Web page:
An egg donor database like Medipocket’s is filled with hundreds of young, bright women ready to help LGBTQ+ singles and couples grow their families.

Each egg donor profile is filled with a tremendous amount of information on each donor. You’ll find physical details and characteristics, personality traits, her education, professions and health history, photos and videos. Each profile gives you a well-rounded view of who the woman is as a person, her goals and favorite foods and more.

An egg donor database can feel overwhelming at first. Here are some tips on how to go about finding an egg donor in an egg donor database:

  • Be flexible. Keep an open mind when searching for an egg donor. If you have very specific criteria (and lots of them), the chances of you finding a donor who meets every single trait can be slim. The “perfect” donor, is a young woman who is perfect for you. When you do find your “perfect” egg donor, you should also identify a few other “almost perfect” donors, should your first choice not be available. (Or, if you do move forward with your first choice and she isn’t medically cleared or doesn’t produce enough eggs, you will need to look for a new donor, so it’s good to have a few on your short list.)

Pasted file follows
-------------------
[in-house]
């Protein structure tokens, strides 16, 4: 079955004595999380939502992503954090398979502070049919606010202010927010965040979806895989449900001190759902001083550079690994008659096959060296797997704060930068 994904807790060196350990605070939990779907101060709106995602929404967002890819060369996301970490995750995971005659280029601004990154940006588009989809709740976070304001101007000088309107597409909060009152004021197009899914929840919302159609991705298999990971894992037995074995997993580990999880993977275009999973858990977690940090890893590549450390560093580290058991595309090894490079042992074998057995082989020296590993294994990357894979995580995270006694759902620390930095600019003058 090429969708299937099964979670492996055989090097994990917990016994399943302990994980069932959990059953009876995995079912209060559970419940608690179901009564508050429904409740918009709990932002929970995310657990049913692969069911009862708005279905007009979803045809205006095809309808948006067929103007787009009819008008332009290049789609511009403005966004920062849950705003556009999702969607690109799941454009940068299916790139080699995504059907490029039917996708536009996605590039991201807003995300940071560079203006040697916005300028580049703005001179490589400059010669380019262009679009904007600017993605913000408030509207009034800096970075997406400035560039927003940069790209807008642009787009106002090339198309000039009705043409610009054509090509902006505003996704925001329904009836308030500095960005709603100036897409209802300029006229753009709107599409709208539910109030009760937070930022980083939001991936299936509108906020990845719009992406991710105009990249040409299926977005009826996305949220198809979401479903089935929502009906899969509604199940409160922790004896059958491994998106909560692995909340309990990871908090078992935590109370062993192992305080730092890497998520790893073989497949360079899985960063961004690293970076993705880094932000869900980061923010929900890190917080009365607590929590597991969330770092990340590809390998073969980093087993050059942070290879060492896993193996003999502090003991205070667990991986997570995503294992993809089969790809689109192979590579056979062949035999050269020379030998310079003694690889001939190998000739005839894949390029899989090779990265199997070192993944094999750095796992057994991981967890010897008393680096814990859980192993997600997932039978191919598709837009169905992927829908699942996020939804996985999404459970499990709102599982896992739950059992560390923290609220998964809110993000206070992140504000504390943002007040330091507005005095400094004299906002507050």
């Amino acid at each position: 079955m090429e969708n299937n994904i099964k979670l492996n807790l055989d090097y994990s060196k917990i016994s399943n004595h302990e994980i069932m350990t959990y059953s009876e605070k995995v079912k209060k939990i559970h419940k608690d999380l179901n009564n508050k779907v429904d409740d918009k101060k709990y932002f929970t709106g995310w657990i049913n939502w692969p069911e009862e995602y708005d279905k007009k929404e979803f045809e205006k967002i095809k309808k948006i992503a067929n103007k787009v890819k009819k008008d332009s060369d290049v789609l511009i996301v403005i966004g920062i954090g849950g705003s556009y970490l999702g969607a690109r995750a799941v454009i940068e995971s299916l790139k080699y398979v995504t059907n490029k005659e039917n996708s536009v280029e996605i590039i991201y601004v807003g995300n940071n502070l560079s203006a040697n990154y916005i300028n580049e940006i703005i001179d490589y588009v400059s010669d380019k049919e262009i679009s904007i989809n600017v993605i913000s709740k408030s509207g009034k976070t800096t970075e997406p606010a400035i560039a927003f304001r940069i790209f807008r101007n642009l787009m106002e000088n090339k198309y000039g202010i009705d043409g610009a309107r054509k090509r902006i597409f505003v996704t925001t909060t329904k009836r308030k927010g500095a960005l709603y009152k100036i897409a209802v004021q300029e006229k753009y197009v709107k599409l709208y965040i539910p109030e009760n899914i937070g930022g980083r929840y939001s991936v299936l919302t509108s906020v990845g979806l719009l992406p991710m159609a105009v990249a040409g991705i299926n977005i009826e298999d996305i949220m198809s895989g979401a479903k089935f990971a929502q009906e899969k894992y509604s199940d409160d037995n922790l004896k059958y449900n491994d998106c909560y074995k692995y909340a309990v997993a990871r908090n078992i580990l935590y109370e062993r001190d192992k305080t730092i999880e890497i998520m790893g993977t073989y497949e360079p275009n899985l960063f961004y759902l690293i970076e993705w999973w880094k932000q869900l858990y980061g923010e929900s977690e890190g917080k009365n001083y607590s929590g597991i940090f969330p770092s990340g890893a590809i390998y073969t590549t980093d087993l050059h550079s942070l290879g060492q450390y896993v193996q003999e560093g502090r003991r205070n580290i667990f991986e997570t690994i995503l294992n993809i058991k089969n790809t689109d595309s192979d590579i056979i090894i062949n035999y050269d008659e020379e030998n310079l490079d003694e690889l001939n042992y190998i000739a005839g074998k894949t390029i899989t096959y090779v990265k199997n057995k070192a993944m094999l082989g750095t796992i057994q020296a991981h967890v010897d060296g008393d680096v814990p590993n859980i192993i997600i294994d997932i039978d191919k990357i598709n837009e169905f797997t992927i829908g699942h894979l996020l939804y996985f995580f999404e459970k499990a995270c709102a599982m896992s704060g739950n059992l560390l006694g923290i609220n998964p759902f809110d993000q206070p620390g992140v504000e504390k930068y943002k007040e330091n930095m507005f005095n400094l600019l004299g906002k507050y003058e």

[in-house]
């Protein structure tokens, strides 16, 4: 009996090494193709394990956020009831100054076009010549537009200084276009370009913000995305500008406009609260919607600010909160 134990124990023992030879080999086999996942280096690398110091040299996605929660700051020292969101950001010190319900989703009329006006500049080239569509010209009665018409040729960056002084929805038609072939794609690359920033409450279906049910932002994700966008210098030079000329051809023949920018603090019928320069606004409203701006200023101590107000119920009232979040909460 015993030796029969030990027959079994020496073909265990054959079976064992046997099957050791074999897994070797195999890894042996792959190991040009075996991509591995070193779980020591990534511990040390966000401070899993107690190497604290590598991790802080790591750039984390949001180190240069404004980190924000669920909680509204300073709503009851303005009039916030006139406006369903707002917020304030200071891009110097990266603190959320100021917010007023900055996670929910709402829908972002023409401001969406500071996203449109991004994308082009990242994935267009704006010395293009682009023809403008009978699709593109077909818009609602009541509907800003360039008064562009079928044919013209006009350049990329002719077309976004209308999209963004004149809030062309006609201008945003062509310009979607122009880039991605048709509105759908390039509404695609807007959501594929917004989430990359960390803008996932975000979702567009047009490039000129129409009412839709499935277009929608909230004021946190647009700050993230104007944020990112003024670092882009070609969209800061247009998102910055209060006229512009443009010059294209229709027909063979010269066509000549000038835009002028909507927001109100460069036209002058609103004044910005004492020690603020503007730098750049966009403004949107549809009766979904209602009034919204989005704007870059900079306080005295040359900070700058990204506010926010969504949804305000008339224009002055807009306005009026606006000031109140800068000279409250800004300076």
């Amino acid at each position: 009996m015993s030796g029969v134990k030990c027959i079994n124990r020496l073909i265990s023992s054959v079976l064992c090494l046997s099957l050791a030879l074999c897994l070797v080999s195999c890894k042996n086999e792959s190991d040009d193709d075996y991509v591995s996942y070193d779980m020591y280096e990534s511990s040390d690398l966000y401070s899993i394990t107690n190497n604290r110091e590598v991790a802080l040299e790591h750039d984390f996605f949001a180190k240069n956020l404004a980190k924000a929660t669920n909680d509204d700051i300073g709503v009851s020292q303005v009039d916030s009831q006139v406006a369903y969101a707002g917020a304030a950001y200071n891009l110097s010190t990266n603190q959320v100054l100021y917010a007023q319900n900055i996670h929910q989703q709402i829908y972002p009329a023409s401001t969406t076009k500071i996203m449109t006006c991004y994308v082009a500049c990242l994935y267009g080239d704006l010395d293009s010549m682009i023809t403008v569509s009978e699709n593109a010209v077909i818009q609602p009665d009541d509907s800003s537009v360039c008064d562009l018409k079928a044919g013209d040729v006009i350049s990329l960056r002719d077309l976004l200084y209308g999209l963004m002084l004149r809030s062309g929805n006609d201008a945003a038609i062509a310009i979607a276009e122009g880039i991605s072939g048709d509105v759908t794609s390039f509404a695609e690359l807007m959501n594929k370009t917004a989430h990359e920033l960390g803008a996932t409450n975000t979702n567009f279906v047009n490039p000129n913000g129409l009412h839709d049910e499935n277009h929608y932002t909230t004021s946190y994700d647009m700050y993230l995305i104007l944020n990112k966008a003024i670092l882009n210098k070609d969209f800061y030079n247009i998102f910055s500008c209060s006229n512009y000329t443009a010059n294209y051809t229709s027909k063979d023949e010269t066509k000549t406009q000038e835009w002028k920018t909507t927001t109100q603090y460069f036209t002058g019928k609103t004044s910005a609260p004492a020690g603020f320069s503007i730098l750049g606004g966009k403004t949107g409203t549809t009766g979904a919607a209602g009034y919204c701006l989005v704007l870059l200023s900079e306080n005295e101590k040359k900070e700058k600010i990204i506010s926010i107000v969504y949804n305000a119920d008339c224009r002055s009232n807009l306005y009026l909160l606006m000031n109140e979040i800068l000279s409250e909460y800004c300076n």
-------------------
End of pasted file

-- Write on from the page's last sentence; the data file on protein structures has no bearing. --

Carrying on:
• Don’t forget: nature vs nurture! While looking at a database can help you imagine what your future child will be like, remember that not every characteristic or quality is hereditary. You may see this in your own family: a brother or sister who has a darker complexion or lighter hair, or who possess a talent that no one else does. Who your child grows up to be is also influenced by your community and how s/he is raised.